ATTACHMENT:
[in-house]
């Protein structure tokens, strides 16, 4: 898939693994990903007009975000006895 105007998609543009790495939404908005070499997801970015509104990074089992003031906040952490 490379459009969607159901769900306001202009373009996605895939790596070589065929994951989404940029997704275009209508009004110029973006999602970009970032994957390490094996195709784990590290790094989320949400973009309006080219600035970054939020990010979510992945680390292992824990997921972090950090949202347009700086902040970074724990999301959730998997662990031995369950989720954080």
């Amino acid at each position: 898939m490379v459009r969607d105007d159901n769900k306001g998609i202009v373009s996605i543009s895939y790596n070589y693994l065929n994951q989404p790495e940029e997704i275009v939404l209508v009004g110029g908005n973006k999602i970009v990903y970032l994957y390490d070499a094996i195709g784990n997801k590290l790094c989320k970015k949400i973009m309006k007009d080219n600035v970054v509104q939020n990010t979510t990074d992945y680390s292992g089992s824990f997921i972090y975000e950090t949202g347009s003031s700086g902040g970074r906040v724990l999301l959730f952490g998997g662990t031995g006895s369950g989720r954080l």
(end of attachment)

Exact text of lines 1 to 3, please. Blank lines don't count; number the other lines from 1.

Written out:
[in-house]
């Protein structure tokens, strides 16, 4: 898939693994990903007009975000006895 105007998609543009790495939404908005070499997801970015509104990074089992003031906040952490 490379459009969607159901769900306001202009373009996605895939790596070589065929994951989404940029997704275009209508009004110029973006999602970009970032994957390490094996195709784990590290790094989320949400973009309006080219600035970054939020990010979510992945680390292992824990997921972090950090949202347009700086902040970074724990999301959730998997662990031995369950989720954080």
């Amino acid at each position: 898939m490379v459009r969607d105007d159901n769900k306001g998609i202009v373009s996605i543009s895939y790596n070589y693994l065929n994951q989404p790495e940029e997704i275009v939404l209508v009004g110029g908005n973006k999602i970009v990903y970032l994957y390490d070499a094996i195709g784990n997801k590290l790094c989320k970015k949400i973009m309006k007009d080219n600035v970054v509104q939020n990010t979510t990074d992945y680390s292992g089992s824990f997921i972090y975000e950090t949202g347009s003031s700086g902040g970074r906040v724990l999301l959730f952490g998997g662990t031995g006895s369950g989720r954080l």